Teacher pay and graduation

Success on fourth- and eighth-grade math and reading tests is the strongest indicator that students will go on to graduate from high school, according to a report released Tuesday by the Las Vegas Chamber of Commerce.

What it does not say, but what everyone knows, is the best way to predict which kids will read well by fourth grade is to visit their homes, looking to see whether anyone there tends to regularly read books, newspapers and magazines.

That same study will doubtless displease the teacher unions, as it also finds "Teachers' salaries have absolutely no correlation to high school graduation," said researcher Jeremy Aguero of Applied Analysis, which produced the report.

Mr. Aguero said that -- based on an examination of data from the U.S. Census, the U.S. Department of Education and national standardized tests in all 50 states and the District of Columbia ­-- "as teachers' salaries go up, it has no effect whatsoever on graduation rates." Unless teacher pay is tied to student performance, arguments for improving teacher pay are "essentially white noise. ... To suggest that money by itself is the single determinant of education outcomes or achievement I think turns a blind eye to reality."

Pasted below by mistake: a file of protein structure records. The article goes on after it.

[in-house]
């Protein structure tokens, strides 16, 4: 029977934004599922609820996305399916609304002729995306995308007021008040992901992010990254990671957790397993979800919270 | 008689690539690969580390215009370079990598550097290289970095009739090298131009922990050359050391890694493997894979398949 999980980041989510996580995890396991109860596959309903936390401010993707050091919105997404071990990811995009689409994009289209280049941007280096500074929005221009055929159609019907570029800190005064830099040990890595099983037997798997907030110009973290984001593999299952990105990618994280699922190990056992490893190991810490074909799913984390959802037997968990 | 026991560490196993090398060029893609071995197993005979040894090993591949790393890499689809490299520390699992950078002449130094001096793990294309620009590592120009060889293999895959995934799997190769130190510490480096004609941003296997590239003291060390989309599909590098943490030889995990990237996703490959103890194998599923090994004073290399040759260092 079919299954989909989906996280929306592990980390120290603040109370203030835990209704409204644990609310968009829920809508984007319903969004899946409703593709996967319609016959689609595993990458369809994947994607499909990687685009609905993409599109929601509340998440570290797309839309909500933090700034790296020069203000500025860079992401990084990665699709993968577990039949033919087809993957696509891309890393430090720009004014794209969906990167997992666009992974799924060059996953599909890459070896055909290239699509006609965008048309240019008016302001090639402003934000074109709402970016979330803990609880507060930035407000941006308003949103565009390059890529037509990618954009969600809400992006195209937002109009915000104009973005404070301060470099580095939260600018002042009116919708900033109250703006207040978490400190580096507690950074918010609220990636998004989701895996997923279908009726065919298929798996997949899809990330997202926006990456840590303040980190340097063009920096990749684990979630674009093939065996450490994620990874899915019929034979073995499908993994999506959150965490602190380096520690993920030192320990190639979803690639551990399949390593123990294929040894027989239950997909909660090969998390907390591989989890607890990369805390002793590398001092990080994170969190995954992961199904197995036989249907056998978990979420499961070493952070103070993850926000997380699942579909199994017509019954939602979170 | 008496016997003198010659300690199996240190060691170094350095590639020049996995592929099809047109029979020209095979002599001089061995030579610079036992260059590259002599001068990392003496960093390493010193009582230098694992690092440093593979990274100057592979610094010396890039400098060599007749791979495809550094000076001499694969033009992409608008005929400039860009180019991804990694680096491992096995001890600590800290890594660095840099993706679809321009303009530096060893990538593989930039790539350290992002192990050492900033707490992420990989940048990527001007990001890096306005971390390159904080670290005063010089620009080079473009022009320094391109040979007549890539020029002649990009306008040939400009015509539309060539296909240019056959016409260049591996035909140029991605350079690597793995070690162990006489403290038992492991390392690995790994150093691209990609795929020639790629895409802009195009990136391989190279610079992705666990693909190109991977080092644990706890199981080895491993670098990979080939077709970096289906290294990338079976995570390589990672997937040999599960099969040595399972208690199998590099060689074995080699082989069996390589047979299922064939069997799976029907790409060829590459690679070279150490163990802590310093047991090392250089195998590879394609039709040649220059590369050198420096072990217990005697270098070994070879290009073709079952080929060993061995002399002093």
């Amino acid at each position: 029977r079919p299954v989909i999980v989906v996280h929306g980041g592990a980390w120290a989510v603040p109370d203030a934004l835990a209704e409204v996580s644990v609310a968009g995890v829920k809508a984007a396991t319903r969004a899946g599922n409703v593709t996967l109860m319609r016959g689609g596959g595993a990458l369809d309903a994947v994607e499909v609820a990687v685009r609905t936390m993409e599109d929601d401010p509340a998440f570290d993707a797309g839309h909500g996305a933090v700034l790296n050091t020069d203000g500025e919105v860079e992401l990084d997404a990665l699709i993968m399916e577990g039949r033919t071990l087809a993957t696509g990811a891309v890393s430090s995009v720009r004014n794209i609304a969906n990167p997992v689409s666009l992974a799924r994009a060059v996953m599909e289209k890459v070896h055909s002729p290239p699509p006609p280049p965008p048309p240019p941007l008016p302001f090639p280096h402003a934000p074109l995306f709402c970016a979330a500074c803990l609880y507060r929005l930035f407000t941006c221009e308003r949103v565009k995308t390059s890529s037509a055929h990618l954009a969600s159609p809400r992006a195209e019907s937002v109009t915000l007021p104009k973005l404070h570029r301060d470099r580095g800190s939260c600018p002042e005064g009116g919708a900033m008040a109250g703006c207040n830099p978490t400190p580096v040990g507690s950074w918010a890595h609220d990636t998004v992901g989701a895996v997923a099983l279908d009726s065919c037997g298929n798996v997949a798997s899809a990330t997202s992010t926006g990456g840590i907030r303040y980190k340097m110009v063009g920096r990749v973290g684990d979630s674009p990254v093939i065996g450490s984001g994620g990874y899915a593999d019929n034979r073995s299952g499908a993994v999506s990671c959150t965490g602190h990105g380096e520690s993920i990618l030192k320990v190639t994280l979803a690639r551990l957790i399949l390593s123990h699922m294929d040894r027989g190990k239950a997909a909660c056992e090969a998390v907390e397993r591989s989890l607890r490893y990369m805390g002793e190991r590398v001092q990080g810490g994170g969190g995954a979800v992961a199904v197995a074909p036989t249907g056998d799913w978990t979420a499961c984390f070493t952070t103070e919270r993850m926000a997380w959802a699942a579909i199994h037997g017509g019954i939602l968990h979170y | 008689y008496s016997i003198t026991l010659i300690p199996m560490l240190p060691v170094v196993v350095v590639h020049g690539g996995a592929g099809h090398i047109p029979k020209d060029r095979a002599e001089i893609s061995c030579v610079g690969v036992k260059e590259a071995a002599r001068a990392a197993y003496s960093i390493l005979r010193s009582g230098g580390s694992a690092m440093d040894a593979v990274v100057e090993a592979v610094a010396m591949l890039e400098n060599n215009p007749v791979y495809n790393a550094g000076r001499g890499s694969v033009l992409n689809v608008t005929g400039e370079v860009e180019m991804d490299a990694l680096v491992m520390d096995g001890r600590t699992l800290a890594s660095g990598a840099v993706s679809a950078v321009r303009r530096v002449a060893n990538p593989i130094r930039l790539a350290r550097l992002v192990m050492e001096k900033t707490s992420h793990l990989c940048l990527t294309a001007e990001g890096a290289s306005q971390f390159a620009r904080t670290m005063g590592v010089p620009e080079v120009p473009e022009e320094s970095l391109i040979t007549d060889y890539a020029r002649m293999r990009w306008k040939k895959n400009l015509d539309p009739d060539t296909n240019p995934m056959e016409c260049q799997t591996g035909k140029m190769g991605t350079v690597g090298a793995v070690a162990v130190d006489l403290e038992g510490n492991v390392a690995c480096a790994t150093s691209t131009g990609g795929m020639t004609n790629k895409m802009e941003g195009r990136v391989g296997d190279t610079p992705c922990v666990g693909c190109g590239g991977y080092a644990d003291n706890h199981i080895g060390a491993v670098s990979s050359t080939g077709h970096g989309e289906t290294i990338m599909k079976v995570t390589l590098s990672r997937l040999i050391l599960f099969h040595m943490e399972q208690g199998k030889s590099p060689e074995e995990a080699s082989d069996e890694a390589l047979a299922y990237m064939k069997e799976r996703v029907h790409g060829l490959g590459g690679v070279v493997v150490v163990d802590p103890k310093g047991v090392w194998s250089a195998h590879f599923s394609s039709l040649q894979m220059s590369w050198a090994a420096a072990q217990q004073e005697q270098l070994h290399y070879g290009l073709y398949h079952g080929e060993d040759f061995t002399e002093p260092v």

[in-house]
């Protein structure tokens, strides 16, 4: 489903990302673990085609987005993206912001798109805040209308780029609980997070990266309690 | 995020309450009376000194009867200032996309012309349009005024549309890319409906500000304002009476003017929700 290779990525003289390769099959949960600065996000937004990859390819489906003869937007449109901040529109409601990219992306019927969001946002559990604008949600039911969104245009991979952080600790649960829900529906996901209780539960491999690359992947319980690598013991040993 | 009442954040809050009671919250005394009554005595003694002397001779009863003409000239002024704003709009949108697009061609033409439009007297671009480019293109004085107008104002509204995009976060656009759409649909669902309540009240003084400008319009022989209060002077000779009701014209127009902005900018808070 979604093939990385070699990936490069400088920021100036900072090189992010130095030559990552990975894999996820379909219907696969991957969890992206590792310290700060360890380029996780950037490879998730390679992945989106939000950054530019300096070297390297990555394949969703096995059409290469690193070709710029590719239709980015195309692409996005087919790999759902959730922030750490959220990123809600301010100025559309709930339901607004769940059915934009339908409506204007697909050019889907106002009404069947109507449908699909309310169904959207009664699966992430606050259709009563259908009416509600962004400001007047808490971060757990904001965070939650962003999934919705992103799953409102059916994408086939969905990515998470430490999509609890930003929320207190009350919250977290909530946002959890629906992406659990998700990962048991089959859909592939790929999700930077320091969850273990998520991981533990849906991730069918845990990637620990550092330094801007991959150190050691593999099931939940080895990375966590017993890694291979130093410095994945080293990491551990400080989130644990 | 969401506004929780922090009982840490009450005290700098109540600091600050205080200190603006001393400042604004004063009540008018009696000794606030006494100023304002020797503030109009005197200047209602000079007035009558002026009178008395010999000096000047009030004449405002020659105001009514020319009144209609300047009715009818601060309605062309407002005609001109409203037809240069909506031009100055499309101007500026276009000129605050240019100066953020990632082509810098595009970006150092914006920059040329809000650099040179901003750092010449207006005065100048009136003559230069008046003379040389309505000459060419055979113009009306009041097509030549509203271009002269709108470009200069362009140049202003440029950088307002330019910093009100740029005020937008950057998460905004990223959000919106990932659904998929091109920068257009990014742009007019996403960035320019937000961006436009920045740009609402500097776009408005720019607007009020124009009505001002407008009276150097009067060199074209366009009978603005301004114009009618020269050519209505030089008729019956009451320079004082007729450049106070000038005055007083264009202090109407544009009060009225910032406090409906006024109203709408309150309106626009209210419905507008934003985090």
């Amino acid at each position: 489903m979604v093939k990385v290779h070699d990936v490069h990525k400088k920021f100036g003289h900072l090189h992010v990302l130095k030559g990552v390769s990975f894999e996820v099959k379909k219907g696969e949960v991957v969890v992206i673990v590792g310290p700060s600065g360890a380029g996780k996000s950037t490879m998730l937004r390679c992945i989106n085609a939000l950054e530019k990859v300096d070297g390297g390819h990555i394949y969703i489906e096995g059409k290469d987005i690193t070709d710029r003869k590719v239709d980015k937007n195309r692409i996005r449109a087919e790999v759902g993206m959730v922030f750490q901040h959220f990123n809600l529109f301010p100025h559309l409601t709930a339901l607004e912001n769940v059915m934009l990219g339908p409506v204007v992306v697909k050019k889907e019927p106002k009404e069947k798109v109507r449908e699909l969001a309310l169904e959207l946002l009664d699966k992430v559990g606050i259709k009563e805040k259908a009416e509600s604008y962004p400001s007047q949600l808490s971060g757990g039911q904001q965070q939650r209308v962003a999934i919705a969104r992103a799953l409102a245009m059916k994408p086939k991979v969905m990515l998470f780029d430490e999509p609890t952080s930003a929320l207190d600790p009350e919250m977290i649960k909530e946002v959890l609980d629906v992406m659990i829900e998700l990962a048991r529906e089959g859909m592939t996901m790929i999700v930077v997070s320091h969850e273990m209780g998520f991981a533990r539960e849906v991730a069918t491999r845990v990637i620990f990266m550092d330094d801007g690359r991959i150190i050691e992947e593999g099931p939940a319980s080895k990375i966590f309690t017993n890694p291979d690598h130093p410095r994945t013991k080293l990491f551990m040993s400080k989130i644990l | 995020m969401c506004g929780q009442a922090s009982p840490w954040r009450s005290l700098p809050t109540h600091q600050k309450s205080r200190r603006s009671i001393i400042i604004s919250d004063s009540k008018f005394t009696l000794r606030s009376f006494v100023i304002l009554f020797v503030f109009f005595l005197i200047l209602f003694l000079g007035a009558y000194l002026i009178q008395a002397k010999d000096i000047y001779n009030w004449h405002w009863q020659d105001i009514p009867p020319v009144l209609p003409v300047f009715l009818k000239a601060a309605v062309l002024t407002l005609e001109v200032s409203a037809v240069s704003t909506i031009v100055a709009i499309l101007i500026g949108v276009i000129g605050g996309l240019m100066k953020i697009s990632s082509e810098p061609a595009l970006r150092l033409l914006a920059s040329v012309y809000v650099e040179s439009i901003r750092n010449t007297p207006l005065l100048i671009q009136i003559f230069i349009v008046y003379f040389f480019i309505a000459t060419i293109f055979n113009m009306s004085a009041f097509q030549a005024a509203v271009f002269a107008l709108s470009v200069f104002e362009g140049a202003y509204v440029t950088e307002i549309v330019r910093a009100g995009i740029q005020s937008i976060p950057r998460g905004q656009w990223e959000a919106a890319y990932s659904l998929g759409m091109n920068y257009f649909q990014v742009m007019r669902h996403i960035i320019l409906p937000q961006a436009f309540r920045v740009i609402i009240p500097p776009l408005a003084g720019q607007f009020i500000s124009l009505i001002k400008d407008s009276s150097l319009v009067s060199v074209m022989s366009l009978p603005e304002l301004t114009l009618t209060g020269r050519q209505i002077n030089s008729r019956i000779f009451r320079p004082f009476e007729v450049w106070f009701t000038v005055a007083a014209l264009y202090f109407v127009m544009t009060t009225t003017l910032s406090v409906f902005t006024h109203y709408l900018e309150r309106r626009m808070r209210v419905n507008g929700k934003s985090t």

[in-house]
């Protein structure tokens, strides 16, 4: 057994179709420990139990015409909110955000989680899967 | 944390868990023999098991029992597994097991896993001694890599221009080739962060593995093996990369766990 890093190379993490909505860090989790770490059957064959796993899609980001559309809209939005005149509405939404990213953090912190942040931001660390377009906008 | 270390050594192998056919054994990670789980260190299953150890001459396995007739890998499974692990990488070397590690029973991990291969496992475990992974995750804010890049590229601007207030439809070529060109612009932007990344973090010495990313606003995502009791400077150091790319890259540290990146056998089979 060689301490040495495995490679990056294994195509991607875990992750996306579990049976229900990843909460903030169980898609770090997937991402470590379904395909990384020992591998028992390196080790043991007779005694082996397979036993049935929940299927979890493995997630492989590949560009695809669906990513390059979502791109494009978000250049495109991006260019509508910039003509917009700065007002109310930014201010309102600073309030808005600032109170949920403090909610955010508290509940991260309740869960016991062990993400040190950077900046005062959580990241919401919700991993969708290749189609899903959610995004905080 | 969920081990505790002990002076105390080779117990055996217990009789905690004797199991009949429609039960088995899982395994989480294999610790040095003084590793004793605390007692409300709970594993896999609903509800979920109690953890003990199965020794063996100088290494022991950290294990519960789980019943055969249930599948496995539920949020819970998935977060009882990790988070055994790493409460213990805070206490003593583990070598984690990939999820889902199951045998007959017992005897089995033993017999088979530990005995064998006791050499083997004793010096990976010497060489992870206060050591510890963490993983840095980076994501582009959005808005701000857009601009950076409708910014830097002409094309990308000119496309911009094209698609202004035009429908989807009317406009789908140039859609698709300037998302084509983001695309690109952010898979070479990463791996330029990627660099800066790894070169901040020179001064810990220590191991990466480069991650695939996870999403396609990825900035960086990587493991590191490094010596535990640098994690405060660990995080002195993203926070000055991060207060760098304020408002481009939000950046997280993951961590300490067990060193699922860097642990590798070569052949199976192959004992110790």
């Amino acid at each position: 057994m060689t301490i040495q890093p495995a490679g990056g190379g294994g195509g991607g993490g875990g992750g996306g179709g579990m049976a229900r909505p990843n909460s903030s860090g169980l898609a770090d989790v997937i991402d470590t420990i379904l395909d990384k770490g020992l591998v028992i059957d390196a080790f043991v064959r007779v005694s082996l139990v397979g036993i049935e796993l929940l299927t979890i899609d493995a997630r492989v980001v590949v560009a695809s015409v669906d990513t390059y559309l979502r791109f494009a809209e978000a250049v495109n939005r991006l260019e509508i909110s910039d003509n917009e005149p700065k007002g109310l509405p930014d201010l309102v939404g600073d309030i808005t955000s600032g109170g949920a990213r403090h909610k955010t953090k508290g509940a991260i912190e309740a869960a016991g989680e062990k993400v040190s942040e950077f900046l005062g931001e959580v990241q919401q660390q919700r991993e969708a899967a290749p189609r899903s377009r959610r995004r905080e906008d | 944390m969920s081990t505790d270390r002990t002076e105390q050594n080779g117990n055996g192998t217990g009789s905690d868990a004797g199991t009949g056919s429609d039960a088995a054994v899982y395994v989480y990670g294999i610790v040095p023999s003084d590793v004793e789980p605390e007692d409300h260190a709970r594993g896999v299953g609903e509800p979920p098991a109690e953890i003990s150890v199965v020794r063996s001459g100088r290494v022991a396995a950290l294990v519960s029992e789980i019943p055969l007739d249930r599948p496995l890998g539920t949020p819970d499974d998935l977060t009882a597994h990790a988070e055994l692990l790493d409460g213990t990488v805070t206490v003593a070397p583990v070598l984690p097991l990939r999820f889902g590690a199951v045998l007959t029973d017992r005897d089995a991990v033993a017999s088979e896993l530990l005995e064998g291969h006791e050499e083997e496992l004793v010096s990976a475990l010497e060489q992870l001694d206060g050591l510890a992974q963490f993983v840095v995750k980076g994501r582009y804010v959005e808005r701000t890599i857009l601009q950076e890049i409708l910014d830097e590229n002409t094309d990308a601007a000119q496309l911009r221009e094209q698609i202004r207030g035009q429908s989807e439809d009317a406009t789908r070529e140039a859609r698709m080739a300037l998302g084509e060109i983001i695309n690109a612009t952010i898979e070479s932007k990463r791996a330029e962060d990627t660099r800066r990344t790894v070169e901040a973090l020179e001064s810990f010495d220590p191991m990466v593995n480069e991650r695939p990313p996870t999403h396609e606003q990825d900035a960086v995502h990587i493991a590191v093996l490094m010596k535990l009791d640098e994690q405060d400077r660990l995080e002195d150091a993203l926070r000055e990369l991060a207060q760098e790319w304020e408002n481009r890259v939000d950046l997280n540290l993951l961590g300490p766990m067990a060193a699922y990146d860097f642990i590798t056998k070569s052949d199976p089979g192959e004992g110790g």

Steve Hill, a member of the chamber's Government Affairs Committee, said that as they seek to focus on improving fourth grade reading performance, some states have ended social promotion in grade school. Duh.

It's been three centuries since the French playwright Moliere gave us charlatans spouting Latin phrases and other double-talk to convince their victims of their superior knowledge. Modern government schooling similarly aims to get us to abandon our common sense as we pour more and more billions into an enterprise run by "experts" that still doesn't seem to be able to teach reading as well as an untrained mom helping her 5-year-old sound out the letters of the alphabet.

This is not rocket science. End the public school monopoly, encourage parental choice. Drill kids on phonics. Insist that parents be allowed to visit classrooms to see the sounds of the 26 letters being taught. End social promotion, of course.

Finally, encourage parents to teach their kids to read before sending them to school, allowing kids to "test out" and move forward one extra grade every three years, so the bright and the motivated can garner a high school diploma by age 14 and get on with their lives -- putting them about on par with attentive students in Europe and Japan.